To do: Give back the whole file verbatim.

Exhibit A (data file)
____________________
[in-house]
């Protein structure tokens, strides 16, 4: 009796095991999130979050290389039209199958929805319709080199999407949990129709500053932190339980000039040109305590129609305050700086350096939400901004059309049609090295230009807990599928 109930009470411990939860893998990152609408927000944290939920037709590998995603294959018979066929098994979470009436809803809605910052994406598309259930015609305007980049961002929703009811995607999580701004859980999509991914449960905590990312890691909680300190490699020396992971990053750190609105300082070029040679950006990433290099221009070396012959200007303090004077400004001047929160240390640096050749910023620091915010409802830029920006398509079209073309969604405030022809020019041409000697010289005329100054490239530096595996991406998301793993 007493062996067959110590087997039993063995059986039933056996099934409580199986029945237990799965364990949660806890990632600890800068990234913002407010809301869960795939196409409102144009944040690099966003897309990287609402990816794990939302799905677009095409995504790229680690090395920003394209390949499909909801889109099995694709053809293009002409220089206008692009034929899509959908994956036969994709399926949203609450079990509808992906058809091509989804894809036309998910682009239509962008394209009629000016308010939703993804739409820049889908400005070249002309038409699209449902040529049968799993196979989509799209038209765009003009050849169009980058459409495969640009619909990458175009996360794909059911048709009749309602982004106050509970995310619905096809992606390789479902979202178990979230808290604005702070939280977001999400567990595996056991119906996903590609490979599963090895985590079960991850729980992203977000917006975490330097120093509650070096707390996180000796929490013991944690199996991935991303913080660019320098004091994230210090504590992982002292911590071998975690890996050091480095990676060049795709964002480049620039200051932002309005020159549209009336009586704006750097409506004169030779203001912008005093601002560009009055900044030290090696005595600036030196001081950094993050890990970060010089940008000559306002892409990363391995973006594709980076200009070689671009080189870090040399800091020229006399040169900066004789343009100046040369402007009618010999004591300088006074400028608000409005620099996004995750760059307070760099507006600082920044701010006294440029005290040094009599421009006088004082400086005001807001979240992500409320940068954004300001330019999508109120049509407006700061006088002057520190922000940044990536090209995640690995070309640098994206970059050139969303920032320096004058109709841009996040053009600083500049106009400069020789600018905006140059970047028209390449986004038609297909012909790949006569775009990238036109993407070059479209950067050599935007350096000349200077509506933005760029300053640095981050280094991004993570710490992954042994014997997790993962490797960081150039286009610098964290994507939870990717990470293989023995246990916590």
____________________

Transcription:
[in-house]
């Protein structure tokens, strides 16, 4: 009796095991999130979050290389039209199958929805319709080199999407949990129709500053932190339980000039040109305590129609305050700086350096939400901004059309049609090295230009807990599928 109930009470411990939860893998990152609408927000944290939920037709590998995603294959018979066929098994979470009436809803809605910052994406598309259930015609305007980049961002929703009811995607999580701004859980999509991914449960905590990312890691909680300190490699020396992971990053750190609105300082070029040679950006990433290099221009070396012959200007303090004077400004001047929160240390640096050749910023620091915010409802830029920006398509079209073309969604405030022809020019041409000697010289005329100054490239530096595996991406998301793993 007493062996067959110590087997039993063995059986039933056996099934409580199986029945237990799965364990949660806890990632600890800068990234913002407010809301869960795939196409409102144009944040690099966003897309990287609402990816794990939302799905677009095409995504790229680690090395920003394209390949499909909801889109099995694709053809293009002409220089206008692009034929899509959908994956036969994709399926949203609450079990509808992906058809091509989804894809036309998910682009239509962008394209009629000016308010939703993804739409820049889908400005070249002309038409699209449902040529049968799993196979989509799209038209765009003009050849169009980058459409495969640009619909990458175009996360794909059911048709009749309602982004106050509970995310619905096809992606390789479902979202178990979230808290604005702070939280977001999400567990595996056991119906996903590609490979599963090895985590079960991850729980992203977000917006975490330097120093509650070096707390996180000796929490013991944690199996991935991303913080660019320098004091994230210090504590992982002292911590071998975690890996050091480095990676060049795709964002480049620039200051932002309005020159549209009336009586704006750097409506004169030779203001912008005093601002560009009055900044030290090696005595600036030196001081950094993050890990970060010089940008000559306002892409990363391995973006594709980076200009070689671009080189870090040399800091020229006399040169900066004789343009100046040369402007009618010999004591300088006074400028608000409005620099996004995750760059307070760099507006600082920044701010006294440029005290040094009599421009006088004082400086005001807001979240992500409320940068954004300001330019999508109120049509407006700061006088002057520190922000940044990536090209995640690995070309640098994206970059050139969303920032320096004058109709841009996040053009600083500049106009400069020789600018905006140059970047028209390449986004038609297909012909790949006569775009990238036109993407070059479209950067050599935007350096000349200077509506933005760029300053640095981050280094991004993570710490992954042994014997997790993962490797960081150039286009610098964290994507939870990717990470293989023995246990916590």